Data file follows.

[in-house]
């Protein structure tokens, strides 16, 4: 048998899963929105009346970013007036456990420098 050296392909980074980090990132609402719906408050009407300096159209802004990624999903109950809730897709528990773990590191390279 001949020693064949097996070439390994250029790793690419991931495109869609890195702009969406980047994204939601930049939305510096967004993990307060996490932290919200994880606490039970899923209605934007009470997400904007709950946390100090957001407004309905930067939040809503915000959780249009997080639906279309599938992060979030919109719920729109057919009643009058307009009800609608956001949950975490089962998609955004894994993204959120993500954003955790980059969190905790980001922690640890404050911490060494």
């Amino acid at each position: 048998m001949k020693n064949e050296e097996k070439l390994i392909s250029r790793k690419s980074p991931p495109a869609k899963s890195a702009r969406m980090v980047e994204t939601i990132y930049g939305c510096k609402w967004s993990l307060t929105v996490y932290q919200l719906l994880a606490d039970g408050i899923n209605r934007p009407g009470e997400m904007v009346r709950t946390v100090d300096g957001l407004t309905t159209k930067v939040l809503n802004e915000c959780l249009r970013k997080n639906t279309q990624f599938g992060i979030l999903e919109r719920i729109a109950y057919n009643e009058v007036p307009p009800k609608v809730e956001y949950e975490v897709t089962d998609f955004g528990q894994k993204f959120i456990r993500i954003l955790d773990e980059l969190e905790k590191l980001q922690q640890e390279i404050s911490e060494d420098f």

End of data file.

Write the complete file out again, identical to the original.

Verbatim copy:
[in-house]
């Protein structure tokens, strides 16, 4: 048998899963929105009346970013007036456990420098 050296392909980074980090990132609402719906408050009407300096159209802004990624999903109950809730897709528990773990590191390279 001949020693064949097996070439390994250029790793690419991931495109869609890195702009969406980047994204939601930049939305510096967004993990307060996490932290919200994880606490039970899923209605934007009470997400904007709950946390100090957001407004309905930067939040809503915000959780249009997080639906279309599938992060979030919109719920729109057919009643009058307009009800609608956001949950975490089962998609955004894994993204959120993500954003955790980059969190905790980001922690640890404050911490060494």
């Amino acid at each position: 048998m001949k020693n064949e050296e097996k070439l390994i392909s250029r790793k690419s980074p991931p495109a869609k899963s890195a702009r969406m980090v980047e994204t939601i990132y930049g939305c510096k609402w967004s993990l307060t929105v996490y932290q919200l719906l994880a606490d039970g408050i899923n209605r934007p009407g009470e997400m904007v009346r709950t946390v100090d300096g957001l407004t309905t159209k930067v939040l809503n802004e915000c959780l249009r970013k997080n639906t279309q990624f599938g992060i979030l999903e919109r719920i729109a109950y057919n009643e009058v007036p307009p009800k609608v809730e956001y949950e975490v897709t089962d998609f955004g528990q894994k993204f959120i456990r993500i954003l955790d773990e980059l969190e905790k590191l980001q922690q640890e390279i404050s911490e060494d420098f």